I would like to thank you very much for your kind invitation to present the work the Banque de France and the ACPR, its supervisory arm, conducted on climate stress-testing and to share some of the lessons we have drawn from it. I will focus my remarks on 1/ the objectives to be set to such exercice 2/ the tools to be used.
1- I think it is not a matter of debate between financial institutions and their supervisors that climate change affect financial institutions through the traditional risks categories they face. Sizing the exposure to and impact of climate-related drivers on those traditional risk categories is however difficult, given the specificities of those climate-related risk drivers, which are not necessarily economic in nature, and the multiple layers of uncertainty which affect them. In particular, data on past changes in climate and their financial impact may be a particularly poor guide to future magnitude and dynamic of climate related risks. In addition, financial institutions decision-making horizons are usually too short-term oriented to fully account for the long time horizon of risks associated with climate change, the so-called "tragedy of the horizon".
With such caracteristics of climate-related risks, climate « stress test » as well as climate « scenario analysis », can prove to be very useful tools for financial institutions and their supervisors, to examine and understand the effects of different pathways for climate change, as well as the effects of different pathways for climate policy, technology and consumer and investor preferences. It can prove also useful to reflect on and examine the impact of management decisions.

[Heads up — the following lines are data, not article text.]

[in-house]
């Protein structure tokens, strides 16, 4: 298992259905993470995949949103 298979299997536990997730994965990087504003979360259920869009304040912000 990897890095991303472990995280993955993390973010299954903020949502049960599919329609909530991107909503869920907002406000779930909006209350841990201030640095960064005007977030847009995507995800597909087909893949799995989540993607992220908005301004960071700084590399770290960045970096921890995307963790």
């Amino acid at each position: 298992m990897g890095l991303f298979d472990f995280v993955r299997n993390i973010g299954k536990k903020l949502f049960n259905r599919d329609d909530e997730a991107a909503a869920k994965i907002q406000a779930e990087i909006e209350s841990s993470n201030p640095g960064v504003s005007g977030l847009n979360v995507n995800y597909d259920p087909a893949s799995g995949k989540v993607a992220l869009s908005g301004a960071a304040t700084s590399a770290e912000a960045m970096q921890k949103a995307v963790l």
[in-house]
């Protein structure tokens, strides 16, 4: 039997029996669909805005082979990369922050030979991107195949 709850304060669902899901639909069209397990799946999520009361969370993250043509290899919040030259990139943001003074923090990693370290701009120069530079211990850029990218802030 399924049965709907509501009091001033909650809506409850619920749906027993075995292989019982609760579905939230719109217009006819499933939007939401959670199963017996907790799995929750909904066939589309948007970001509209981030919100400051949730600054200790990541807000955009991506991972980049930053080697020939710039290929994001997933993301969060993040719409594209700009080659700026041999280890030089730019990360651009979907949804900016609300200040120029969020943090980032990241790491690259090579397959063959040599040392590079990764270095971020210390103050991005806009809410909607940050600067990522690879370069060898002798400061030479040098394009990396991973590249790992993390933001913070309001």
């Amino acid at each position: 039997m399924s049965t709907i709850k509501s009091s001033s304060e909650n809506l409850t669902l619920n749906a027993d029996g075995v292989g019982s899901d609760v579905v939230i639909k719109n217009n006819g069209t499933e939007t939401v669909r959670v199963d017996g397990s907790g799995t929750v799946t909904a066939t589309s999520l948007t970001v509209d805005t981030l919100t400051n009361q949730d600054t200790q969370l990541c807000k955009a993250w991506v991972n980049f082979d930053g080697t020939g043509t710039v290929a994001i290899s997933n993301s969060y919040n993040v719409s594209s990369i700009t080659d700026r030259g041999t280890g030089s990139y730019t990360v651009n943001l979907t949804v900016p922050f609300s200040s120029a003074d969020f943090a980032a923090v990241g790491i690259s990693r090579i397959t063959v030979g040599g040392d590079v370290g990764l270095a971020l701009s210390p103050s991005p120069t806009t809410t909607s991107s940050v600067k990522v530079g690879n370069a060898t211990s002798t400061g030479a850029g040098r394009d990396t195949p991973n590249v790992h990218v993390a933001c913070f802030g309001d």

It is with those mainly qualitative objectives in mind that, at the ACPR and the Banque de France, we have conducted with the French insurance and banking industry our first scenario analysis, which was completed and published a few weeks ago. I must say that those qualitative objectives have been well met, from our perspective.
In particular, the exercise has clearly incentivised the participants to reflect on and develop appropriate tools and methodological frameworks to incorporate climate-related risks as a mainstream risk to be governed and managed on a day to day basis accordingly, in line with our supervisory expectations.
Given the difficulties to assess the exposure to and the impact of climate-related risk we have not assigned to this exercise quantitative objectives, beyond providing participants and us with a first bottom up assessment of their exposure, based on common assumptions, assessment which appears to be moderate by 2050. In particular, we didn’t set as an objective to assess the extent to which the current regulatory framework is sufficient and well suited to absorb climate-related risks, and whether additional supervisory capital requirements would be legitimate. Models, metrics and methodologies developed so far are still in their infancy and the data too sparse to allow drawing firm conclusions about the loss absorption capacity of current capital levels.
Nonetheless, we already see at the ACPR these exercises as prudential tools, as they have proved helpful to us at incentivizing financial institutions to give the proper level of priority and resources to the monitoring and management of climate-related risks. The publication in November 2020 of the SSM guide on climate and environmental-related risk was driven by the same logic and the preparation underway of an SSM stress test should provide an additional step at European level towards more supervisory scrutiny in the process of fully integrating these risks into the day-to-day risk management of banks.